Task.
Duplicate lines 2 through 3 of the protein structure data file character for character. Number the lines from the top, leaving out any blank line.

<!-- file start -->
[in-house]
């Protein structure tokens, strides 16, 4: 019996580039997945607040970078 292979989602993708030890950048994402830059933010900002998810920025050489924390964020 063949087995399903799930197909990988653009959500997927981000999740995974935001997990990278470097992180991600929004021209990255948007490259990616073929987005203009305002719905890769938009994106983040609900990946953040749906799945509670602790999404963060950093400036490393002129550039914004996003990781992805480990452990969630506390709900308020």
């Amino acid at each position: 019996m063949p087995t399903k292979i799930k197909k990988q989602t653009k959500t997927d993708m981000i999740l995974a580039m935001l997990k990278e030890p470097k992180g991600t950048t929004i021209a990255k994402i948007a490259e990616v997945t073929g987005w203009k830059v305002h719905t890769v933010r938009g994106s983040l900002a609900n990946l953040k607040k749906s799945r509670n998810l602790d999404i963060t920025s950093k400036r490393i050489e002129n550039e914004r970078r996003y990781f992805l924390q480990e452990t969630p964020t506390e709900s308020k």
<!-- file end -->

């Protein structure tokens, strides 16, 4: 019996580039997945607040970078 292979989602993708030890950048994402830059933010900002998810920025050489924390964020 063949087995399903799930197909990988653009959500997927981000999740995974935001997990990278470097992180991600929004021209990255948007490259990616073929987005203009305002719905890769938009994106983040609900990946953040749906799945509670602790999404963060950093400036490393002129550039914004996003990781992805480990452990969630506390709900308020």
């Amino acid at each position: 019996m063949p087995t399903k292979i799930k197909k990988q989602t653009k959500t997927d993708m981000i999740l995974a580039m935001l997990k990278e030890p470097k992180g991600t950048t929004i021209a990255k994402i948007a490259e990616v997945t073929g987005w203009k830059v305002h719905t890769v933010r938009g994106s983040l900002a609900n990946l953040k607040k749906s799945r509670n998810l602790d999404i963060t920025s950093k400036r490393i050489e002129n550039e914004r970078r996003y990781f992805l924390q480990e452990t969630p964020t506390e709900s308020k």